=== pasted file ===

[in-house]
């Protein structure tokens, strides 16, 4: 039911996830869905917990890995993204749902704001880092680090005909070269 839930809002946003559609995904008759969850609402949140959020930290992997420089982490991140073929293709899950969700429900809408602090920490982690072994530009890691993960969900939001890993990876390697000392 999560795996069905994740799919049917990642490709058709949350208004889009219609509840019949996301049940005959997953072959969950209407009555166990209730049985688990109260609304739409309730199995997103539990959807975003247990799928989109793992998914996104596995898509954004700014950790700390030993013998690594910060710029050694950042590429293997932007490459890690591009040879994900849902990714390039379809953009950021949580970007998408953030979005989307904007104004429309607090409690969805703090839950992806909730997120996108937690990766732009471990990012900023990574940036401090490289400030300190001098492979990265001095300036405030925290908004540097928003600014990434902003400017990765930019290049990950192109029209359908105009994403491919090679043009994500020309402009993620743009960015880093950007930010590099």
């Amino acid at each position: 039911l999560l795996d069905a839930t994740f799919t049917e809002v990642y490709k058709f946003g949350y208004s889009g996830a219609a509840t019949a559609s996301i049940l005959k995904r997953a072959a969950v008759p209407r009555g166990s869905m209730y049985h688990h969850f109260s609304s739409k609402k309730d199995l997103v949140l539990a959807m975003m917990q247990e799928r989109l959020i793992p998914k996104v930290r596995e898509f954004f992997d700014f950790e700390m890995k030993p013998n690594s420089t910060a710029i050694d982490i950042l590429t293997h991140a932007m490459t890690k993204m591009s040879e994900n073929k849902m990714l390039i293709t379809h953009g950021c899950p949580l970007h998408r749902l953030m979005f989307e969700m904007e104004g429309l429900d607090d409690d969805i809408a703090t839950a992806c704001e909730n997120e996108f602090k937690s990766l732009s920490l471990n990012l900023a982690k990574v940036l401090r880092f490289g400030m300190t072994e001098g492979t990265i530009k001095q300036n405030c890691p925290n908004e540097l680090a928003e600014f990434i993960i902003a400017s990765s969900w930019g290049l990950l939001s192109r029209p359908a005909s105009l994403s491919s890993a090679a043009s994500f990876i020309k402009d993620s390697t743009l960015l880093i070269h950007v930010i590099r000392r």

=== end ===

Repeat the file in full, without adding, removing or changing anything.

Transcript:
[in-house]
């Protein structure tokens, strides 16, 4: 039911996830869905917990890995993204749902704001880092680090005909070269 839930809002946003559609995904008759969850609402949140959020930290992997420089982490991140073929293709899950969700429900809408602090920490982690072994530009890691993960969900939001890993990876390697000392 999560795996069905994740799919049917990642490709058709949350208004889009219609509840019949996301049940005959997953072959969950209407009555166990209730049985688990109260609304739409309730199995997103539990959807975003247990799928989109793992998914996104596995898509954004700014950790700390030993013998690594910060710029050694950042590429293997932007490459890690591009040879994900849902990714390039379809953009950021949580970007998408953030979005989307904007104004429309607090409690969805703090839950992806909730997120996108937690990766732009471990990012900023990574940036401090490289400030300190001098492979990265001095300036405030925290908004540097928003600014990434902003400017990765930019290049990950192109029209359908105009994403491919090679043009994500020309402009993620743009960015880093950007930010590099």
């Amino acid at each position: 039911l999560l795996d069905a839930t994740f799919t049917e809002v990642y490709k058709f946003g949350y208004s889009g996830a219609a509840t019949a559609s996301i049940l005959k995904r997953a072959a969950v008759p209407r009555g166990s869905m209730y049985h688990h969850f109260s609304s739409k609402k309730d199995l997103v949140l539990a959807m975003m917990q247990e799928r989109l959020i793992p998914k996104v930290r596995e898509f954004f992997d700014f950790e700390m890995k030993p013998n690594s420089t910060a710029i050694d982490i950042l590429t293997h991140a932007m490459t890690k993204m591009s040879e994900n073929k849902m990714l390039i293709t379809h953009g950021c899950p949580l970007h998408r749902l953030m979005f989307e969700m904007e104004g429309l429900d607090d409690d969805i809408a703090t839950a992806c704001e909730n997120e996108f602090k937690s990766l732009s920490l471990n990012l900023a982690k990574v940036l401090r880092f490289g400030m300190t072994e001098g492979t990265i530009k001095q300036n405030c890691p925290n908004e540097l680090a928003e600014f990434i993960i902003a400017s990765s969900w930019g290049l990950l939001s192109r029209p359908a005909s105009l994403s491919s890993a090679a043009s994500f990876i020309k402009d993620s390697t743009l960015l880093i070269h950007v930010i590099r000392r």